Formerly absent due to persecution, pine martens now occur throughout much of Courier Country, with a recent survey detecting their presence in Perthshire, Stirlingshire, Angus and Fife.
It was a strange coincidence but as I trudged through my local wood, a red squirrel bounded away from me and scooted straight up the nearest tree, before perching on a high branch from where to watch me in safety.
This animal was cuteness personified, with fluffy ears, pert face and a long bushy tail that flickered in nervous agitation. Both red and non-native grey squirrels thrive here – and have done so for as long as I can remember, which makes the wood unusual as normally greys out-compete their red cousins.
But a change is afoot, for I have noticed that there are fewer greys nowadays in this wood and more reds – which brings me to the coincidence mentioned. When I encountered this red, I had just retrieved my trail-camera, which had been remotely monitoring a nearby animal track.
Using a trail-cam is a bit like going fishing – you’re never sure what is going to turn-up – so once back home, I connected the device to my computer to see what creatures had been filmed. There was a good mix – badgers, foxes, roe deer, and yes, even a red squirrel.
Then I came to a night-time clip of rascally whiskers curiously pressed against the camera. The creature momentarily disappeared, before returning once more and bounding away into the darkness, a thick bushy tail trailing in its wake. A pine marten!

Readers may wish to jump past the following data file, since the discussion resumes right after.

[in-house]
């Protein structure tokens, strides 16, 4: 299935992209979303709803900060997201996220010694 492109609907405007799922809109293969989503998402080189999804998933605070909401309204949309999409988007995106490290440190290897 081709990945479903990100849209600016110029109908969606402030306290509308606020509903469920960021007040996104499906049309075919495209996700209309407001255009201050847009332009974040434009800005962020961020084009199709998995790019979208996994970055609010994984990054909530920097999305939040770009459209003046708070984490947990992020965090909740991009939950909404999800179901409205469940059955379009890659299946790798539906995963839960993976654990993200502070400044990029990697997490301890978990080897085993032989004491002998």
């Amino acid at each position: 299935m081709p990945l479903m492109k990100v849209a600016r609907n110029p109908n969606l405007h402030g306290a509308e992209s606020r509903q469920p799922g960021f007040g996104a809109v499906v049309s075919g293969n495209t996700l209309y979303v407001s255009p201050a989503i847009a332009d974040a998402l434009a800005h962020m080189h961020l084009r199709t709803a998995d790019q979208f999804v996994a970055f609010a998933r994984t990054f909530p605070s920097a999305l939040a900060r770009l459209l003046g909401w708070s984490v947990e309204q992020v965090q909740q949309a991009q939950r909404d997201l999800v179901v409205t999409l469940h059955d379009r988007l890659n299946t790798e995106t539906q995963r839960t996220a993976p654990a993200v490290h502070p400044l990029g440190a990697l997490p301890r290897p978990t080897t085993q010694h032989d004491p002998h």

This was the third pine marten I have recorded in recent times, indicating that they are now well established in my home area, having gone from being one of Scotland’s rarest mammals to a creature that is now widespread.
Martens are proficient climbers and powerful enough to take squirrels, which is perhaps why the greys in my wood are scarcer. The smaller red is so agile that it can usually dodge a pine marten by fleeing to flimsy branches on the very edge of the tree canopy before leaping over to the next tree. For a pine marten, the less nimble grey is much easier to catch.
The ease with which the red squirrel lives in its arboreal environment is astonishing and I recently watched one travelling across this woodland without once touching the ground, running along boughs and jumping from tree to tree with consummate ease.
So, is the red really bouncing back in these squirrel wars? I don’t know to be honest and can only describe what is happening in my local patch. But while such a perceived shift in squirrel dynamics would be a positive thing, I suspect such changes are most likely to remain localised and greys will always thrive, especially in our towns.
In any case, I have a soft spot for greys. It is not their fault they are here and feeding them by hand in a local park is one of my earliest memories from childhood that helped forge my passion for nature. And for that, I will be forever grateful.